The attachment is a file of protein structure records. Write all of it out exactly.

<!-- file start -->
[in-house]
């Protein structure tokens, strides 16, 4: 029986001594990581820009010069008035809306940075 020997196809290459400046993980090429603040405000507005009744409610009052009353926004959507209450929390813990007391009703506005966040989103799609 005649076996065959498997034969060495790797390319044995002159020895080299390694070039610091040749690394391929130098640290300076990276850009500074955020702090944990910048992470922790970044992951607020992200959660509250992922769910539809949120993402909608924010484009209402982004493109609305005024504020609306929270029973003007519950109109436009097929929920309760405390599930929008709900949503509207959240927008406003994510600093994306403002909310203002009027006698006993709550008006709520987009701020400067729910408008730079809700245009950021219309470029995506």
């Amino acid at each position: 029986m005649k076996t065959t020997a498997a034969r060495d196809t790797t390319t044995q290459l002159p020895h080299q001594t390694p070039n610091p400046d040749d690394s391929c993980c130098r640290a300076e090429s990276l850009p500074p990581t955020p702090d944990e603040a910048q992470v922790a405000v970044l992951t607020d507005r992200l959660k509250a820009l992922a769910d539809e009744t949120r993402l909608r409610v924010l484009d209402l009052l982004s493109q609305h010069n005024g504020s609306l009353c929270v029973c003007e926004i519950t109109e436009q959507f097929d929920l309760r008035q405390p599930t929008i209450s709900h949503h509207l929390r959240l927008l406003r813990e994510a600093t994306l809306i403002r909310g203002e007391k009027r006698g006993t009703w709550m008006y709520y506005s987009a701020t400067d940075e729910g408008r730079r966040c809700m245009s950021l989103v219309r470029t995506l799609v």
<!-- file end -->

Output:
[in-house]
């Protein structure tokens, strides 16, 4: 029986001594990581820009010069008035809306940075 020997196809290459400046993980090429603040405000507005009744409610009052009353926004959507209450929390813990007391009703506005966040989103799609 005649076996065959498997034969060495790797390319044995002159020895080299390694070039610091040749690394391929130098640290300076990276850009500074955020702090944990910048992470922790970044992951607020992200959660509250992922769910539809949120993402909608924010484009209402982004493109609305005024504020609306929270029973003007519950109109436009097929929920309760405390599930929008709900949503509207959240927008406003994510600093994306403002909310203002009027006698006993709550008006709520987009701020400067729910408008730079809700245009950021219309470029995506």
């Amino acid at each position: 029986m005649k076996t065959t020997a498997a034969r060495d196809t790797t390319t044995q290459l002159p020895h080299q001594t390694p070039n610091p400046d040749d690394s391929c993980c130098r640290a300076e090429s990276l850009p500074p990581t955020p702090d944990e603040a910048q992470v922790a405000v970044l992951t607020d507005r992200l959660k509250a820009l992922a769910d539809e009744t949120r993402l909608r409610v924010l484009d209402l009052l982004s493109q609305h010069n005024g504020s609306l009353c929270v029973c003007e926004i519950t109109e436009q959507f097929d929920l309760r008035q405390p599930t929008i209450s709900h949503h509207l929390r959240l927008l406003r813990e994510a600093t994306l809306i403002r909310g203002e007391k009027r006698g006993t009703w709550m008006y709520y506005s987009a701020t400067d940075e729910g408008r730079r966040c809700m245009s950021l989103v219309r470029t995506l799609v």